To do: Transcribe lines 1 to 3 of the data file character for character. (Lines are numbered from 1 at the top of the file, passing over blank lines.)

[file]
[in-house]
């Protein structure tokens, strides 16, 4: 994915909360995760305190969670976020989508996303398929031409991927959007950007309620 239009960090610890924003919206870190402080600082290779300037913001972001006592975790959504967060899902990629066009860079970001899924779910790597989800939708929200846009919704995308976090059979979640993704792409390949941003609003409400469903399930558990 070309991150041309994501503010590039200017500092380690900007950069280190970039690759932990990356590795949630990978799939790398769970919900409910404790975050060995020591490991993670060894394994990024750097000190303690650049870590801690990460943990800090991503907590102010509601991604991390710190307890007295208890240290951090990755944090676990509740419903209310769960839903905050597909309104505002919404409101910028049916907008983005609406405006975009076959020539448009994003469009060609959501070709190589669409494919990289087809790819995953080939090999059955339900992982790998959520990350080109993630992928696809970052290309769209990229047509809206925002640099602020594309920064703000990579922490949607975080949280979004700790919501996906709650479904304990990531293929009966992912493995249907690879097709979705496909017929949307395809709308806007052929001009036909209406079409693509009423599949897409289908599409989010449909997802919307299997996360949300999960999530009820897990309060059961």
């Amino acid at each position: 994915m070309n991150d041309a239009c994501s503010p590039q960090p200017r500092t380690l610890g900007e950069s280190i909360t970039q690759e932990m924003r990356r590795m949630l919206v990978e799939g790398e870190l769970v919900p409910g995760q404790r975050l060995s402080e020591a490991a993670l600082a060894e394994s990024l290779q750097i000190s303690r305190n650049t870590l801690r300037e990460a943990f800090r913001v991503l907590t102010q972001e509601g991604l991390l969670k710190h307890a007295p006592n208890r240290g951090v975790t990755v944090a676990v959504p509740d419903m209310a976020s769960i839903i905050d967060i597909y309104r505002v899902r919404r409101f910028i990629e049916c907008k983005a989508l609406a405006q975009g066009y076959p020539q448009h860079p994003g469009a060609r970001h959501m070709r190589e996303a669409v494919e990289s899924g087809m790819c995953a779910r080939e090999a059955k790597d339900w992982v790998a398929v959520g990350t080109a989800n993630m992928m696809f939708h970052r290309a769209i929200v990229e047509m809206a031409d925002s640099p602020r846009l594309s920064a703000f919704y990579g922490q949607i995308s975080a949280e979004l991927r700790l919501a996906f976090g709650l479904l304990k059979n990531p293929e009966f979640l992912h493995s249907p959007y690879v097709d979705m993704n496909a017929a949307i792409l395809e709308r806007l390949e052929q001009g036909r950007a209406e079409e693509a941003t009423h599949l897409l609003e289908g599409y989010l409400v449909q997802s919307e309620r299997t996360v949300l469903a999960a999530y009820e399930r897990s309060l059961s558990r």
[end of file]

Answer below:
[in-house]
């Protein structure tokens, strides 16, 4: 994915909360995760305190969670976020989508996303398929031409991927959007950007309620 239009960090610890924003919206870190402080600082290779300037913001972001006592975790959504967060899902990629066009860079970001899924779910790597989800939708929200846009919704995308976090059979979640993704792409390949941003609003409400469903399930558990 070309991150041309994501503010590039200017500092380690900007950069280190970039690759932990990356590795949630990978799939790398769970919900409910404790975050060995020591490991993670060894394994990024750097000190303690650049870590801690990460943990800090991503907590102010509601991604991390710190307890007295208890240290951090990755944090676990509740419903209310769960839903905050597909309104505002919404409101910028049916907008983005609406405006975009076959020539448009994003469009060609959501070709190589669409494919990289087809790819995953080939090999059955339900992982790998959520990350080109993630992928696809970052290309769209990229047509809206925002640099602020594309920064703000990579922490949607975080949280979004700790919501996906709650479904304990990531293929009966992912493995249907690879097709979705496909017929949307395809709308806007052929001009036909209406079409693509009423599949897409289908599409989010449909997802919307299997996360949300999960999530009820897990309060059961």
């Amino acid at each position: 994915m070309n991150d041309a239009c994501s503010p590039q960090p200017r500092t380690l610890g900007e950069s280190i909360t970039q690759e932990m924003r990356r590795m949630l919206v990978e799939g790398e870190l769970v919900p409910g995760q404790r975050l060995s402080e020591a490991a993670l600082a060894e394994s990024l290779q750097i000190s303690r305190n650049t870590l801690r300037e990460a943990f800090r913001v991503l907590t102010q972001e509601g991604l991390l969670k710190h307890a007295p006592n208890r240290g951090v975790t990755v944090a676990v959504p509740d419903m209310a976020s769960i839903i905050d967060i597909y309104r505002v899902r919404r409101f910028i990629e049916c907008k983005a989508l609406a405006q975009g066009y076959p020539q448009h860079p994003g469009a060609r970001h959501m070709r190589e996303a669409v494919e990289s899924g087809m790819c995953a779910r080939e090999a059955k790597d339900w992982v790998a398929v959520g990350t080109a989800n993630m992928m696809f939708h970052r290309a769209i929200v990229e047509m809206a031409d925002s640099p602020r846009l594309s920064a703000f919704y990579g922490q949607i995308s975080a949280e979004l991927r700790l919501a996906f976090g709650l479904l304990k059979n990531p293929e009966f979640l992912h493995s249907p959007y690879v097709d979705m993704n496909a017929a949307i792409l395809e709308r806007l390949e052929q001009g036909r950007a209406e079409e693509a941003t009423h599949l897409l609003e289908g599409y989010l409400v449909q997802s919307e309620r299997t996360v949300l469903a999960a999530y009820e399930r897990s309060l059961s558990r």